On solution would be to say that some of this happened before the sale of Yosef. But Yehuda tends his father's flocks in the Yosef story and his own in the Tamar story. Further, he "goes down from his brothers" which Chazal take as a reaction to the sale of Yosef.

Furthermore, if Yehuda takes his first wife when Yosef is born (unlikely because then Yehudah would be too young) then we have 39 years to work with. We could then say Peretz could have gotten married at the age of 20 and had two children in successive years. Even so this is cutting it close, for Er and Onan would still have to be fairly. And any time you would add to Yehuda with his first wife, or to Er, or Onan, or Shelah, would have to be taken away from Peretz.

This issue again can be solved by adding the gap of 14 years to Yosef after he becomes viceroy and before the 7 years of plenty commence.

It could also be resolved by explaining that the geneology is not of people who came down to Egypt but of the close family that came to Egypt but taken at some point in time in Egypt and counting some people born in Egypt. If so, Peretz's sons need not have been born in Canaan. If so, of the 39 year period we could say something like: the first 21 would create a 20 year old Er. At year 22, Onan would marry Tamar and die. And year 30 Yehuda would sleep with Tamar, since Tamar saw Shelah was not given to her. At year 31 the twins were born, and they were 8 when they went down to Mitzrayim.

The difficulty with all these calculations is that you need to be a real baki in Bereishit and Chazal's reckoning, which I am decidedly not, since each event is related to others, since each event takes time and happens in a specific sequence. We have occasional statements about people's ages, which form constraints, and each time you propose some shift in time, you have to see how those changes cycle to other events and from there to still other events, possibly violating some contraint.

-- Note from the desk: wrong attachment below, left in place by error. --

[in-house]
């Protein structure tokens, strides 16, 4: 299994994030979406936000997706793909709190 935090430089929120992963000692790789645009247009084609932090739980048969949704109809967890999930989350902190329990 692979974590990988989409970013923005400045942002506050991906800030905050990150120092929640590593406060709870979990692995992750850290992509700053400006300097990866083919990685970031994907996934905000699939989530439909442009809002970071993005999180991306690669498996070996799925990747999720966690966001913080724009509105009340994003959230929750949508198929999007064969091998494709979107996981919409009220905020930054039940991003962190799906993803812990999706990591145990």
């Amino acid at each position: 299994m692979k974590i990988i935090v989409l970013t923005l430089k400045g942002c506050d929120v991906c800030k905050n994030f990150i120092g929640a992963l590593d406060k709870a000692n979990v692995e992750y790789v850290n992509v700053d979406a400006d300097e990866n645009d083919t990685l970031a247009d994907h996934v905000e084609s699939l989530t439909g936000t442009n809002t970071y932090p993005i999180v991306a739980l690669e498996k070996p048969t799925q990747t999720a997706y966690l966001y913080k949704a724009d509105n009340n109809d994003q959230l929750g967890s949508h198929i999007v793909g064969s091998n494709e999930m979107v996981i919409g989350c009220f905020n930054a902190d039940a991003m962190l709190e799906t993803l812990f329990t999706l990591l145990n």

Something I might want to get into before the week is up is a discussion of the word YISHAK in describing Yosef's duties, and a (possibly faulty) analysis of the word SHIBOLIM/shibbolet.

Check back for updates as I hopefully get around to dealing with each of these points in detail.


Avraham said...

I know this is an old post, and you might have something to say on this since then, but if you say like the gemara in ben sorer umoreh that doros rishonim had kids at 8, not 13, then er and peretz married at 8, not 13 and 5. Problem solved with time to spare.

Avraham said...

When I said "time to spare," I meant that in addition to 2 years for 2 kids (Peretzhas 2 kids by 10). The point is that the gemara tries very hard to bring a r'aya for this theory, but clearly doesn't find yehuda and tamar a convincing source. The "time to spare" is the leeway given for, say, a year before yehuda meets tamar, which would make the whole thing unsuitable for a r'aya that they had kids as early as 8.